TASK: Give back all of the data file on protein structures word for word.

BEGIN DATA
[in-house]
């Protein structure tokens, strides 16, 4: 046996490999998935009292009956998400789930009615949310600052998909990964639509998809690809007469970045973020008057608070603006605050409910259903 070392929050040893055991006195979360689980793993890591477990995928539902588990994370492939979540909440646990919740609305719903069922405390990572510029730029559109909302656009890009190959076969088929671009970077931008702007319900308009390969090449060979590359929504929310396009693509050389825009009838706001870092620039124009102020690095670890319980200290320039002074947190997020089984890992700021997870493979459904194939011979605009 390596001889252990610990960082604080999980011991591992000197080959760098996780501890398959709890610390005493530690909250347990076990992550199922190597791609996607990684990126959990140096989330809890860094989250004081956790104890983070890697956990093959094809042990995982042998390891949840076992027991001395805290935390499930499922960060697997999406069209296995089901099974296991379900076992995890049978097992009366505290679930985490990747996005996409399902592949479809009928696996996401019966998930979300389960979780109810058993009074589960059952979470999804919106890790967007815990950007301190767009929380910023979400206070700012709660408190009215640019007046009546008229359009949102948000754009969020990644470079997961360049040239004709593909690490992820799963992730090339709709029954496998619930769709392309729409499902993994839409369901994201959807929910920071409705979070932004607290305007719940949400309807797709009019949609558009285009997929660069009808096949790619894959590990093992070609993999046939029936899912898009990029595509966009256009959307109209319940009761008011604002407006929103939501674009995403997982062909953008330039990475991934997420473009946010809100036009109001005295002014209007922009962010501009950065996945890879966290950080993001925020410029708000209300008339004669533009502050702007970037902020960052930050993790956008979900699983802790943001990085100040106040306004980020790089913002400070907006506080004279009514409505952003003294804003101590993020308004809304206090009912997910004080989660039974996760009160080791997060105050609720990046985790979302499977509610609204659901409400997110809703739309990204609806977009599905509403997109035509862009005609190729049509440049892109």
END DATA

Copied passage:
[in-house]
């Protein structure tokens, strides 16, 4: 046996490999998935009292009956998400789930009615949310600052998909990964639509998809690809007469970045973020008057608070603006605050409910259903 070392929050040893055991006195979360689980793993890591477990995928539902588990994370492939979540909440646990919740609305719903069922405390990572510029730029559109909302656009890009190959076969088929671009970077931008702007319900308009390969090449060979590359929504929310396009693509050389825009009838706001870092620039124009102020690095670890319980200290320039002074947190997020089984890992700021997870493979459904194939011979605009 390596001889252990610990960082604080999980011991591992000197080959760098996780501890398959709890610390005493530690909250347990076990992550199922190597791609996607990684990126959990140096989330809890860094989250004081956790104890983070890697956990093959094809042990995982042998390891949840076992027991001395805290935390499930499922960060697997999406069209296995089901099974296991379900076992995890049978097992009366505290679930985490990747996005996409399902592949479809009928696996996401019966998930979300389960979780109810058993009074589960059952979470999804919106890790967007815990950007301190767009929380910023979400206070700012709660408190009215640019007046009546008229359009949102948000754009969020990644470079997961360049040239004709593909690490992820799963992730090339709709029954496998619930769709392309729409499902993994839409369901994201959807929910920071409705979070932004607290305007719940949400309807797709009019949609558009285009997929660069009808096949790619894959590990093992070609993999046939029936899912898009990029595509966009256009959307109209319940009761008011604002407006929103939501674009995403997982062909953008330039990475991934997420473009946010809100036009109001005295002014209007922009962010501009950065996945890879966290950080993001925020410029708000209300008339004669533009502050702007970037902020960052930050993790956008979900699983802790943001990085100040106040306004980020790089913002400070907006506080004279009514409505952003003294804003101590993020308004809304206090009912997910004080989660039974996760009160080791997060105050609720990046985790979302499977509610609204659901409400997110809703739309990204609806977009599905509403997109035509862009005609190729049509440049892109």